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Injury. 2014 Jul;45(7):1035-41. doi: 10.1016/j.injury.2014.02.038. Epub 2014 Mar 11.

Biomechanical evaluation of fracture fixation constructs using a variable-angle locked periprosthetic femur plate system.

Author information

1
Van Andel Research Institute, Grand Rapids, MI, USA; Grand Rapids Medical Education Partners, Grand Rapids, MI, USA; Orthopaedic Associates of Michigan, Grand Rapids, MI, USA; Department of Surgery, BG-University Hospital Bergmannsheil, Ruhr-University Bochum, Germany. Electronic address: martinfhoffmann@gmx.net.
2
Van Andel Research Institute, Grand Rapids, MI, USA.
3
Van Andel Research Institute, Grand Rapids, MI, USA; Orthopaedic Associates of Michigan, Grand Rapids, MI, USA.

Abstract

BACKGROUND:

In the United States there are more than 230,000 total hip replacements annually, and periprosthetic femoral fractures occur in 0.1-4.5% of those patients. The majority of these fractures occur at the tip of the stem (Vancouver type B1). The purpose of this study was to compare the biomechanically stability and strength of three fixation constructs and identify the most desirable construct.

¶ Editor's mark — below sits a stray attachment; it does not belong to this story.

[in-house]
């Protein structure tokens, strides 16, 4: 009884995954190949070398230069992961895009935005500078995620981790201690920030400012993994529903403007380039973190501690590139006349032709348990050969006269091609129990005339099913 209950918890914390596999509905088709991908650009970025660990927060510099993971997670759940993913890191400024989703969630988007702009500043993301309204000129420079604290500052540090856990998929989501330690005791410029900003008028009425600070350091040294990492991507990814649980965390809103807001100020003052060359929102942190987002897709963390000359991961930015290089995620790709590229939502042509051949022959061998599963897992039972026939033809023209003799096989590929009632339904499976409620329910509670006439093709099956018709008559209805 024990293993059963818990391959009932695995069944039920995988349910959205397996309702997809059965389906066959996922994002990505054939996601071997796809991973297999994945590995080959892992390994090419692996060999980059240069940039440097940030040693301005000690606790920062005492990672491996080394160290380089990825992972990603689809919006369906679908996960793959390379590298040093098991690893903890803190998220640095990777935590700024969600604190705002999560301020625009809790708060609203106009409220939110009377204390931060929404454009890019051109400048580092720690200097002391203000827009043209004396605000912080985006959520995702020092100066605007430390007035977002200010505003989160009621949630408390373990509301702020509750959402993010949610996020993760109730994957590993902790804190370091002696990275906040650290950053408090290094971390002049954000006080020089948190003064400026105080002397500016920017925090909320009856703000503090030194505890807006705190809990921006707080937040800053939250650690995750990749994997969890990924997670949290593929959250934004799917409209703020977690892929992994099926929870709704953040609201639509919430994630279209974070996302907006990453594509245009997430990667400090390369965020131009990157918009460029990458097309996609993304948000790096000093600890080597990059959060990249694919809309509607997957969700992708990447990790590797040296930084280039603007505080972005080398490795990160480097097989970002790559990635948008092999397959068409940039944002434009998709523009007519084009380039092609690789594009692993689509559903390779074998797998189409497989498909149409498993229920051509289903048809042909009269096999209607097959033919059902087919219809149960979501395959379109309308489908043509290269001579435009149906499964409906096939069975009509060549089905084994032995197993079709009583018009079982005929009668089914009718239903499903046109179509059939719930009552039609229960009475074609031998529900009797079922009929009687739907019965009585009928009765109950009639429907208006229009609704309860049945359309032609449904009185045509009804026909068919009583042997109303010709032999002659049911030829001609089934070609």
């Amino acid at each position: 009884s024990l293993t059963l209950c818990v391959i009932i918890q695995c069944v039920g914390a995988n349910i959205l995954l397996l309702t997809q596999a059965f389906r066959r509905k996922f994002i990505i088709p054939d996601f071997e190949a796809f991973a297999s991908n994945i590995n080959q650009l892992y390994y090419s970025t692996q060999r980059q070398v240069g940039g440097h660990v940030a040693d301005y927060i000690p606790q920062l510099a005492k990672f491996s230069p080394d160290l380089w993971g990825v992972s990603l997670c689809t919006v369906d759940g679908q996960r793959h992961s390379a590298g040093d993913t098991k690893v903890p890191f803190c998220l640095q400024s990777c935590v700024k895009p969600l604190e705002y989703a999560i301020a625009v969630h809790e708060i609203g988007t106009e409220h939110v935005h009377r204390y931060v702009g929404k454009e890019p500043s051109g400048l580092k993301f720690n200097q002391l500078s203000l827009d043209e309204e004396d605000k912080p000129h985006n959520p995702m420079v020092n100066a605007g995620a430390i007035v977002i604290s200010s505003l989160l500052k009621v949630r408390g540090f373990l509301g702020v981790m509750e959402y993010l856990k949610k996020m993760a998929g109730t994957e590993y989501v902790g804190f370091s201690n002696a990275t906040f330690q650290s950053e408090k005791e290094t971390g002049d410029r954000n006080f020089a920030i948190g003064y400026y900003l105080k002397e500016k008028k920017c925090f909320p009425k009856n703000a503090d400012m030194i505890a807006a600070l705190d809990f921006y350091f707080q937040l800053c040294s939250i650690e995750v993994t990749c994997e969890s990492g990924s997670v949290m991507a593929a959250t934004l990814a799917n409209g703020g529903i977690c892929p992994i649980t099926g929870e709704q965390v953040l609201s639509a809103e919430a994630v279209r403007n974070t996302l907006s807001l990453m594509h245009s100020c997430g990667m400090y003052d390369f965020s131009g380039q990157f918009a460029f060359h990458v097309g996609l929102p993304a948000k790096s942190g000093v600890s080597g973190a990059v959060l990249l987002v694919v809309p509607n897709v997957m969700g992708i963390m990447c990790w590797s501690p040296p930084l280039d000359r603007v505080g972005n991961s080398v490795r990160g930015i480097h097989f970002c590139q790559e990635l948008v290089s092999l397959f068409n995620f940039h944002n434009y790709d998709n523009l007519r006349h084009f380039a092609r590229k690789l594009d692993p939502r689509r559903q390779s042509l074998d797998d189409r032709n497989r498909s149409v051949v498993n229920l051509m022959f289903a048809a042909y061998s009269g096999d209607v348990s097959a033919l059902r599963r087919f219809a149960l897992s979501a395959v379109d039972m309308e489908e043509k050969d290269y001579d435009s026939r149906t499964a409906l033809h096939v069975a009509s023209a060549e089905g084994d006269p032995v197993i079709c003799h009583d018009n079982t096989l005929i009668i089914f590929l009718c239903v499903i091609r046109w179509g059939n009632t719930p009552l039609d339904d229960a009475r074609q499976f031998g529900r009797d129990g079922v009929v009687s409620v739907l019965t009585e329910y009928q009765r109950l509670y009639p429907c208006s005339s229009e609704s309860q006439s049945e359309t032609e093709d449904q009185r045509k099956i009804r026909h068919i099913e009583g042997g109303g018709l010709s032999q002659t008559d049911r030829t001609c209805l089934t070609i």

METHODS:

Fifteen medium adult synthetic femurs were implanted with a hip prosthesis and were osteotomized in an oblique plane at the level of the implant tip to simulate a Vancouver type B1 periprosthetic fracture. Fractures were fixed with a non-contact bridging periprosthetic proximal femur plate (Zimmer Inc., Warsaw, IN). Three proximal fixation methods were used: Group 1, bicortical screws; Group 2, unicortical screws and one cerclage cable; and Group 3, three cerclage cables. Distally, all groups had bicortical screws. Biomechanical testing was performed using an axial-torsional testing machine in three different loading modalities (axial compression, lateral bending, and torsional/sagittal bending), next in axial cyclic loading to 10,000 cycles, again in the three loading modalities, and finally to failure in torsional/sagittal bending.

RESULTS:

Group 1 had significantly greater load to failure and was significantly stiffer in torsional/sagittal bending than Groups 2 and 3. After cyclic loading, Group 2 had significantly greater axial stiffness than Groups 1 and 3. There was no difference between the three groups in lateral bending stiffness. The average energy absorbed during cyclic loading was significantly lower in Group 2 than in Groups 1 and 3.

CONCLUSIONS:

Bicortical screw placement achieved the highest load to failure and the highest torsional/sagittal bending stiffness. Additional unicortical screws improved axial stiffness when using cable fixation. Lateral bending was not influenced by differences in proximal fixation.

CLINICAL RELEVANCE:

To treat periprosthetic fractures, bicortical screw placement should be attempted to maximize load to failure and torsional/sagittal bending stiffness.

KEYWORDS:

Biomechanics; Fracture; Locked angle; Periprosthetic; Plate; Total hip replacement

PMID:
24680467
DOI:
10.1016/j.injury.2014.02.038
[Indexed for MEDLINE]

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